I have been carrying the burden of this time in a very personal way. So I've been looking forward to Tisha B'Av in the same way that a woman, heavily pregnant in mid-August, looks forward to labor. Not that labor will be fun, but when it's over, there will be relief.
The very first time I listened to Eicha (the biblical Book of Lamentations) being read on Tisha B'Av, it was outdoors, in a private backyard in Baltimore. Our first year in Israel, I listened to Eicha being read from behind a mechitza. My soul refuses to do that anymore.
So for the last few years, we've been going to a very different outdoor reading of Eicha, on the area known as E1. Visible from my back porch, E1 is a hotly contested, barren piece of land that belongs to the municipality of Ma'ale Adumim but which has not been developed, for distasteful political reasons. I found it poignant to listen to the lament over the destruction of Jerusalem while sitting on a piece of land, situated within a few kilometers of Har HaBayit, that, despite Israel's desperate need for housing, remains undeveloped.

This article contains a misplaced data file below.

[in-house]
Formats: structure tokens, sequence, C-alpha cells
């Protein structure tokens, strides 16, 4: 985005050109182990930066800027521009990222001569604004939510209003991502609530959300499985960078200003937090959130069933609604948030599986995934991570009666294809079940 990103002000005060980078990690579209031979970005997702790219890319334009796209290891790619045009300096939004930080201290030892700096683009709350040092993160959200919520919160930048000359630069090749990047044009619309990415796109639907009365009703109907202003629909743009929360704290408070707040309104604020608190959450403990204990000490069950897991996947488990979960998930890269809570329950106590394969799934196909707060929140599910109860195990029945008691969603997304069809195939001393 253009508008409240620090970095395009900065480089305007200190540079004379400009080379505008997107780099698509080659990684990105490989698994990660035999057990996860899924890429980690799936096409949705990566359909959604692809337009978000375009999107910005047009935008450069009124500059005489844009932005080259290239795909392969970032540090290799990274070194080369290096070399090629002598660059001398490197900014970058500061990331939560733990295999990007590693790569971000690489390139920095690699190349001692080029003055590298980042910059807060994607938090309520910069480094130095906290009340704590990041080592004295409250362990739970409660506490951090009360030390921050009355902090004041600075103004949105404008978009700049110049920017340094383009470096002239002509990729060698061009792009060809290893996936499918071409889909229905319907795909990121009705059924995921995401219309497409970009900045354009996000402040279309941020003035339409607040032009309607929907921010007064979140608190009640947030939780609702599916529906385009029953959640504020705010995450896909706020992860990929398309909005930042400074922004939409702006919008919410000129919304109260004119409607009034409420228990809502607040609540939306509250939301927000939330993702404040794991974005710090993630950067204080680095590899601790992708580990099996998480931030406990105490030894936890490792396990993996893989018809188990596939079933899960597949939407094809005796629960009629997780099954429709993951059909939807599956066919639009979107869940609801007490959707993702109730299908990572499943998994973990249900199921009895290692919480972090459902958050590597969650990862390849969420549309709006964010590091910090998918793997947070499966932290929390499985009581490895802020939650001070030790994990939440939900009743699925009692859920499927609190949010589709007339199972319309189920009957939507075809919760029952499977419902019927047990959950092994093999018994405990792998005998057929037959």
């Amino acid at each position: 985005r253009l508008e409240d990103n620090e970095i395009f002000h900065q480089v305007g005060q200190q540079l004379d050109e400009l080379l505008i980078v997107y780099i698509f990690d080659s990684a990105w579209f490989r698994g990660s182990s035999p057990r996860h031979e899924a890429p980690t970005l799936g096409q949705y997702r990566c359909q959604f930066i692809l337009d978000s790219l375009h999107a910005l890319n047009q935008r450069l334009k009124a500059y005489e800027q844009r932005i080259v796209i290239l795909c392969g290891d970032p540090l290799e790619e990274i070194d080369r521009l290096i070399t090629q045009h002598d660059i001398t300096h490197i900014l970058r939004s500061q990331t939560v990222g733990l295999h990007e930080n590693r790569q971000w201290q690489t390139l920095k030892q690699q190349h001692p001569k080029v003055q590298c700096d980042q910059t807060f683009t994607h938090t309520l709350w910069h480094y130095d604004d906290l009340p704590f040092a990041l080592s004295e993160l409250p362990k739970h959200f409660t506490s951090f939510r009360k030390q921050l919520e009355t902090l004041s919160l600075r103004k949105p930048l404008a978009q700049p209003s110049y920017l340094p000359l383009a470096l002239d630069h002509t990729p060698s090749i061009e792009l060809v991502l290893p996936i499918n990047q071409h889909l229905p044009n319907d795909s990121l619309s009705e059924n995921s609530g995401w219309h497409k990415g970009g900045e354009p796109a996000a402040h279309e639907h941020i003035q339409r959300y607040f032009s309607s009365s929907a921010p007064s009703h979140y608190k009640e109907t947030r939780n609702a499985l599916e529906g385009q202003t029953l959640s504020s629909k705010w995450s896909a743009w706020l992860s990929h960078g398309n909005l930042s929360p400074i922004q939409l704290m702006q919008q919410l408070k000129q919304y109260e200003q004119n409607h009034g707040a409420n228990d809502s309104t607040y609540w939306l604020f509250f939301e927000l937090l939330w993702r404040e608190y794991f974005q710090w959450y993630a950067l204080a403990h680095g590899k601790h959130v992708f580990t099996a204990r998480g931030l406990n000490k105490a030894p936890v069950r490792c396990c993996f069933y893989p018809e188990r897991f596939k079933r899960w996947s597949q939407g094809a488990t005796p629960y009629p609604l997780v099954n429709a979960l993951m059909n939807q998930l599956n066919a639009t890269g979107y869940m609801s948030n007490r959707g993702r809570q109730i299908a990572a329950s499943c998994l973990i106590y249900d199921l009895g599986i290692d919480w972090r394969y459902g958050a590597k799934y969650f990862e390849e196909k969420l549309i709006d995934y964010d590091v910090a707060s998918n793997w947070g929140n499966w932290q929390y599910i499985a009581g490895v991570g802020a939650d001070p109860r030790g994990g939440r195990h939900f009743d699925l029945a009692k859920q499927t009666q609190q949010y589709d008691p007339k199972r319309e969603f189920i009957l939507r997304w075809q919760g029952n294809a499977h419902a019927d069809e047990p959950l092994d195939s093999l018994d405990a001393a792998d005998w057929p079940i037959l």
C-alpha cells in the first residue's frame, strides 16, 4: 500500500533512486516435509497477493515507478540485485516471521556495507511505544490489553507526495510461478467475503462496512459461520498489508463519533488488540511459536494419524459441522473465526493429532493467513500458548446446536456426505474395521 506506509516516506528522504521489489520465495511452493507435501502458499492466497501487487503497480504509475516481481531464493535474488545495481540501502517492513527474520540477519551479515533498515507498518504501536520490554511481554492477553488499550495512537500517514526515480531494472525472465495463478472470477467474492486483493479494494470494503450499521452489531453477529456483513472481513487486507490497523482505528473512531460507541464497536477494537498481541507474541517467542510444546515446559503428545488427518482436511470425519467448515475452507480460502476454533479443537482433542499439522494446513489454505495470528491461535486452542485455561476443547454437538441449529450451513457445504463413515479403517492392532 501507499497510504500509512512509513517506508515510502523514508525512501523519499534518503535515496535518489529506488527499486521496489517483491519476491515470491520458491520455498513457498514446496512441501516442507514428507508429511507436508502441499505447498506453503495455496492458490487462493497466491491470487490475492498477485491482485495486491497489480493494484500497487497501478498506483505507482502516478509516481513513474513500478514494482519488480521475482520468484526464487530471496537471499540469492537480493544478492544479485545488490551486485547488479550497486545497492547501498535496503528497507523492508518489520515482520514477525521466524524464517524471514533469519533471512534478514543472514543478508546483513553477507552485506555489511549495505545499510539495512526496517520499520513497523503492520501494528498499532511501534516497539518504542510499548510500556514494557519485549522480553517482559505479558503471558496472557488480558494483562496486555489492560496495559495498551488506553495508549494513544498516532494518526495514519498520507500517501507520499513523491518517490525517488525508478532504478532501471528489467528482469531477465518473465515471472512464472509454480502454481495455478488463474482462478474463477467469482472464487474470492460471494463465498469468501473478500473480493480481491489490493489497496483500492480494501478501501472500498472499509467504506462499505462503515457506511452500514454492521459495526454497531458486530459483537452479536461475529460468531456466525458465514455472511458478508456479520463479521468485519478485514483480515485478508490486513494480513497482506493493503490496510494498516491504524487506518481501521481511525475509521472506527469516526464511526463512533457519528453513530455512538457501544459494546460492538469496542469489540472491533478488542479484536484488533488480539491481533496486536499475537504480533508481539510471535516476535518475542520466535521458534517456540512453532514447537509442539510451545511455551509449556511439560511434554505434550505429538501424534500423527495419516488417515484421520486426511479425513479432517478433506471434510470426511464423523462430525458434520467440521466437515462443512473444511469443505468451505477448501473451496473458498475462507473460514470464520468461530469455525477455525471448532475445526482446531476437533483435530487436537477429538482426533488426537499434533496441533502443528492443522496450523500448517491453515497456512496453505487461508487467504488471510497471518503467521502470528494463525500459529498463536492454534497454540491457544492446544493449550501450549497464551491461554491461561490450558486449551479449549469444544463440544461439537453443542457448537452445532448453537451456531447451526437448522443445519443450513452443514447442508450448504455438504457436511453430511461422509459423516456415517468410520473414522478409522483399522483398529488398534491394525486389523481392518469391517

|E1 as seen from our back porch|
|Photo Credit: Danny Gewirtz|
And there we gathered, perhaps 100 individual Jews. Men, women and children. Not a lot of ceremony. Just the evening prayer service and a communal reading of Eicha, outdoors, overlooking the hills toward the location of the Third Beit HaMikdash, the Third Holy Temple.
Is it enough consolation? That I can't say. But it does cinch the soul, the privilege of sitting so close to Jerusalem, listening to Jeremiah's ancient words, reminding us of Hashem's punishment.
And from there, walking home.